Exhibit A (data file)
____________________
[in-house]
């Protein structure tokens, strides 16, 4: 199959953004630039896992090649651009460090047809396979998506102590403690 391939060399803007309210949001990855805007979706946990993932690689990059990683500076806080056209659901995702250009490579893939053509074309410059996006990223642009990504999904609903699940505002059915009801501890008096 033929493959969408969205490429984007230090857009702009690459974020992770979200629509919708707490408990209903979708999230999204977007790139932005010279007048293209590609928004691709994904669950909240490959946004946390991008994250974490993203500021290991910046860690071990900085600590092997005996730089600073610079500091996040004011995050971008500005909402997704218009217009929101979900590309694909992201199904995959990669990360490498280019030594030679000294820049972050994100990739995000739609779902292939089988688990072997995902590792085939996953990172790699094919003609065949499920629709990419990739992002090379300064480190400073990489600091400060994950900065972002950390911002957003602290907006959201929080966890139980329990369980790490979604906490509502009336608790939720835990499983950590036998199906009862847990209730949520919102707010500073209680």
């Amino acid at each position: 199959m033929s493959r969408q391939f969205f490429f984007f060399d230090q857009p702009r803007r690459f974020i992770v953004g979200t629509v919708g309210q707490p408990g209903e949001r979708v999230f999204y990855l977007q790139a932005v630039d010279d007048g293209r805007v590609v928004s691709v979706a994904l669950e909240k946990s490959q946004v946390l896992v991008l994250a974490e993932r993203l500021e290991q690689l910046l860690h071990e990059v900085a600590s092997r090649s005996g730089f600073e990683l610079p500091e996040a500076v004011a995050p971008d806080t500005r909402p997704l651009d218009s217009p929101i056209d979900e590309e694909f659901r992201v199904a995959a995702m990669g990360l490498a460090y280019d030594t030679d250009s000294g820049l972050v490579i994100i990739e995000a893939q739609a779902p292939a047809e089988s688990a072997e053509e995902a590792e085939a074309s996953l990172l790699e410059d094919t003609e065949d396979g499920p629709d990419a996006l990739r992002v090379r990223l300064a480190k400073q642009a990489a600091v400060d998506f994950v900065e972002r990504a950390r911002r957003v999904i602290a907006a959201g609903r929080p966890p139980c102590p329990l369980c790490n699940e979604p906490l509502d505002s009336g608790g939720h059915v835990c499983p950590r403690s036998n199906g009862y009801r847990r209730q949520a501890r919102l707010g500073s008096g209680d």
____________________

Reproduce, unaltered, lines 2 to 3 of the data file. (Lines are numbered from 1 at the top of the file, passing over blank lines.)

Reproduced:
């Protein structure tokens, strides 16, 4: 199959953004630039896992090649651009460090047809396979998506102590403690 391939060399803007309210949001990855805007979706946990993932690689990059990683500076806080056209659901995702250009490579893939053509074309410059996006990223642009990504999904609903699940505002059915009801501890008096 033929493959969408969205490429984007230090857009702009690459974020992770979200629509919708707490408990209903979708999230999204977007790139932005010279007048293209590609928004691709994904669950909240490959946004946390991008994250974490993203500021290991910046860690071990900085600590092997005996730089600073610079500091996040004011995050971008500005909402997704218009217009929101979900590309694909992201199904995959990669990360490498280019030594030679000294820049972050994100990739995000739609779902292939089988688990072997995902590792085939996953990172790699094919003609065949499920629709990419990739992002090379300064480190400073990489600091400060994950900065972002950390911002957003602290907006959201929080966890139980329990369980790490979604906490509502009336608790939720835990499983950590036998199906009862847990209730949520919102707010500073209680």
């Amino acid at each position: 199959m033929s493959r969408q391939f969205f490429f984007f060399d230090q857009p702009r803007r690459f974020i992770v953004g979200t629509v919708g309210q707490p408990g209903e949001r979708v999230f999204y990855l977007q790139a932005v630039d010279d007048g293209r805007v590609v928004s691709v979706a994904l669950e909240k946990s490959q946004v946390l896992v991008l994250a974490e993932r993203l500021e290991q690689l910046l860690h071990e990059v900085a600590s092997r090649s005996g730089f600073e990683l610079p500091e996040a500076v004011a995050p971008d806080t500005r909402p997704l651009d218009s217009p929101i056209d979900e590309e694909f659901r992201v199904a995959a995702m990669g990360l490498a460090y280019d030594t030679d250009s000294g820049l972050v490579i994100i990739e995000a893939q739609a779902p292939a047809e089988s688990a072997e053509e995902a590792e085939a074309s996953l990172l790699e410059d094919t003609e065949d396979g499920p629709d990419a996006l990739r992002v090379r990223l300064a480190k400073q642009a990489a600091v400060d998506f994950v900065e972002r990504a950390r911002r957003v999904i602290a907006a959201g609903r929080p966890p139980c102590p329990l369980c790490n699940e979604p906490l509502d505002s009336g608790g939720h059915v835990c499983p950590r403690s036998n199906g009862y009801r847990r209730q949520a501890r919102l707010g500073s008096g209680d």